How Individualism Cheapens Communion…

I’m excited to share with you a post from the first guest blogger here at ‘live the upward call!’ Recently a friend of mine and fellow blogger/worship pastor wrote a two part series on individualism and communion.I’m excited to share with you this series! Matthew Wilhelm is the Pastor of Worship Arts and College Age Ministries at Woodlands Church in WI.   He currently blogs at

 How Individualism Cheapens Communion…                                                                                                            Matthew Wilhelm

The title seems a bit strong, doesn’t it? I sincerely mean it. The individualism that has run rampant in America and in American churches has cheapened our view of communion. Personal possessive phrases about Christ such as “my Jesus” are so incredibly myopic that we tend to miss the big picture about why we’re even in church on Sunday mornings. 

We must admit that – myself included – God and his great salvation through the work of Christ have been made to be all about ourselves as individuals. Jesus died for me right? He was thinking of me when he went to the cross, right? These are things that I’ve said and continue to find myself saying, so much so that I perpetuate the thought that Jesus actually died for me specifically.

Individualism isn’t found in evangelical circles only, but I would argue that in American evangelicalism we find a more extreme, more deeply evolved form of it. Individualism has seeped its way into the very fibers of how we encounter Christ and how we encounter his Body, the church.

For example, what do we remember – I mean truly remember – when we take communion? What is our verbiage when we corporately come to the Lord’s table? I would firmly argue that individualism prevents our churches from being unified through the body and blood because our verbiage pushes an individualistic focus. “Christ died for you and he died for me. Remember what he did for you as you take the bread and wine.”

Those phrases aren’t untrue, yet we have to broaden our scope of the symbolism of communion. Call this taboo, but is the symbolism of the Eucharist really limited to substitutionary atonement only? Let alone substitutionary atonement for the individual, as if the individual was the penultimate focus of the cross. The idea of “world” as we read in our English text of John 3:16 has been skewed to read “mankind,” and then eventually “me.” However, the Greek word kosmos means neither, but rather refers to the entirety of God’s creation.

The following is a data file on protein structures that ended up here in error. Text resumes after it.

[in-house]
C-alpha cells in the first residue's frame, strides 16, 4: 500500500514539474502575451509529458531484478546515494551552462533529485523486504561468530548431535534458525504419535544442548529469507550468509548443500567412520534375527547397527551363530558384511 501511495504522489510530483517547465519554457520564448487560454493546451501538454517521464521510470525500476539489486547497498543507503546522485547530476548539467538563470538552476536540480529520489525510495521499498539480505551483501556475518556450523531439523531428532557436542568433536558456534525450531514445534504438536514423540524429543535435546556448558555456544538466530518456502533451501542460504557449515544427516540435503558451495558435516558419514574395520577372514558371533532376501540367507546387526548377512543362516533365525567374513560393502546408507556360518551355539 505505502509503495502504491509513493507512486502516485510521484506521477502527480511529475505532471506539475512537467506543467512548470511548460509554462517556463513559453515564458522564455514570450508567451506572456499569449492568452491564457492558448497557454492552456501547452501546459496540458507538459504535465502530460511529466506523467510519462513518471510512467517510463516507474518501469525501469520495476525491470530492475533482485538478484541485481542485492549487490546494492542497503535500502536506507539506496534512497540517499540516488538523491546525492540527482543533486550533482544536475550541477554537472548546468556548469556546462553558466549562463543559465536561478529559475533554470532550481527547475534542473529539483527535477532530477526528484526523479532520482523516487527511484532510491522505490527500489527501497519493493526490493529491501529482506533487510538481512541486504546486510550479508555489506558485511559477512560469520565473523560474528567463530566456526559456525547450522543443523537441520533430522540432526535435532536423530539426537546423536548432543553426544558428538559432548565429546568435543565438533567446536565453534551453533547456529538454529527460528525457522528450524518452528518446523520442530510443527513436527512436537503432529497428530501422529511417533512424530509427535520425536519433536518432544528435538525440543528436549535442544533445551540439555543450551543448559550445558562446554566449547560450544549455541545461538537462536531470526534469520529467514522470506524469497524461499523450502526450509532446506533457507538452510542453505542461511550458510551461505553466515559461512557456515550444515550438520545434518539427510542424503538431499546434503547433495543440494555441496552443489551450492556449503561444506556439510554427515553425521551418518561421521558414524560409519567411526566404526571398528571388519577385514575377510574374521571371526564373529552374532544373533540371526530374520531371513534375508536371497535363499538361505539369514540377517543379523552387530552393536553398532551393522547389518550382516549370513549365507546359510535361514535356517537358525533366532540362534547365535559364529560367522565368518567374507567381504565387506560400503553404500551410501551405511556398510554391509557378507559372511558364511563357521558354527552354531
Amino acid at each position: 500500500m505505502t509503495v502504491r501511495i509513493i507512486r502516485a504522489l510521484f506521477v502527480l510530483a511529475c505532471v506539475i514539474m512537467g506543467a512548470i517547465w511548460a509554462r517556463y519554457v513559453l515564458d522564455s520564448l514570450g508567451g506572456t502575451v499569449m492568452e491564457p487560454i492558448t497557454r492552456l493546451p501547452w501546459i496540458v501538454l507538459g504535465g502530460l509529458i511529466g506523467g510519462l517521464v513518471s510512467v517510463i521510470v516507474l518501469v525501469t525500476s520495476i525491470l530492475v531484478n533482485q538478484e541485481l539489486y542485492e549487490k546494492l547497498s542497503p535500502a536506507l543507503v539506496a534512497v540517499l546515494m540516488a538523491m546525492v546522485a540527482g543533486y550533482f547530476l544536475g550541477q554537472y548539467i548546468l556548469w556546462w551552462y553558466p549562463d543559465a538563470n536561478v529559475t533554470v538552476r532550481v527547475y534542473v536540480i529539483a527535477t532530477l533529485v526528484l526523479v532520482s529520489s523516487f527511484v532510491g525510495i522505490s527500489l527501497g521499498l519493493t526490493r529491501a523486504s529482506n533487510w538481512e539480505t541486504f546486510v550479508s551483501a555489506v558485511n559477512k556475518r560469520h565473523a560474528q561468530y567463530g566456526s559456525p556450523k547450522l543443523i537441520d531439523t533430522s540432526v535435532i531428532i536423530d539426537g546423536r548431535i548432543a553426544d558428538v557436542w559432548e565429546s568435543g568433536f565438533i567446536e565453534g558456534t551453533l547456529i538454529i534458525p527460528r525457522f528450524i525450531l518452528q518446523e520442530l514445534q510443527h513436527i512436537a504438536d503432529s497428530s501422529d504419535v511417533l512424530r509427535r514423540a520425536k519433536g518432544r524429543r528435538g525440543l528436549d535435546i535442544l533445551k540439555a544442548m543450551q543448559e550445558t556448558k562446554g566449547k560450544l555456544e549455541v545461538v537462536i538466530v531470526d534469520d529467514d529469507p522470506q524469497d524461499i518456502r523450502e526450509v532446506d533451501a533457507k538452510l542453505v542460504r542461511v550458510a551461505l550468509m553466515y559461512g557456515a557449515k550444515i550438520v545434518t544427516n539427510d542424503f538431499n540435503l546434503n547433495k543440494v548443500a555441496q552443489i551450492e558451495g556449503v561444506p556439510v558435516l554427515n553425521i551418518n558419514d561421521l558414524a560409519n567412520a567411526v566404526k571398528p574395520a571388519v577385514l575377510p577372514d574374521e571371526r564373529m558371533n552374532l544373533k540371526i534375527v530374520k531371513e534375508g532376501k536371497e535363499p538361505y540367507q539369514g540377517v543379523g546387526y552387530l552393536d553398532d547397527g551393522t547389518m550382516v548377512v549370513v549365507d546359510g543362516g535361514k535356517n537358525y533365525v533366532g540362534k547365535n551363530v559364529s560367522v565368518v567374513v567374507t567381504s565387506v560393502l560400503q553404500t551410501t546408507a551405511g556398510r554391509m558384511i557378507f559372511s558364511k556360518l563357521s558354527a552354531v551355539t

So if we limit our view of communion to a mere remembrance of what Jesus did for me alone, where do we go from there? We take the bread and wine in five minutes of meditation…and then what? If there is another lens through which we can view communion besides substitutionary atonement, what is it? The presence of Christ is that lens.


The Unifying Perspective We Might Be Missing

Am I arguing for transubstantiation (the view that the bread and wine transform into the actual body and blood of Christ)? Definitely not. Am I arguing that the presence of Christ in His church is a key factor represented in the symbolism of communion? Absolutely.

There is something beautiful found in the corporate local church taking the bread and wine together, a symbol of a unified group giving up themselves to the nourishment and will of the Word made flesh. More than a symbolism represented, remembering and celebrating the presence of Christ among us gives mission and purpose to us as a body…it sends us out with a fresh sense of our restorative mission as Christ’s church.

The act of taking communion was never intended to be individualistic, yet in the midst of the Sunday morning crowd we’ve somehow managed to make its significance more individualized than corporate.

What if we no longer think only of ourselves in the act of taking communion in our churches? Perhaps a fresh vision for evangelicals of a unifying act remembering the presence of Christ among you could be an inspiring vision for the collective whole. Let’s no longer take communion with merely the individualistic sense of looking back on what Christ has done. Let’s take communion as a reminder of the power and presence of Christ among us also; let’s recognize the life and vitality that exists in communion and make it our mission to take the presence of Christ to the world.


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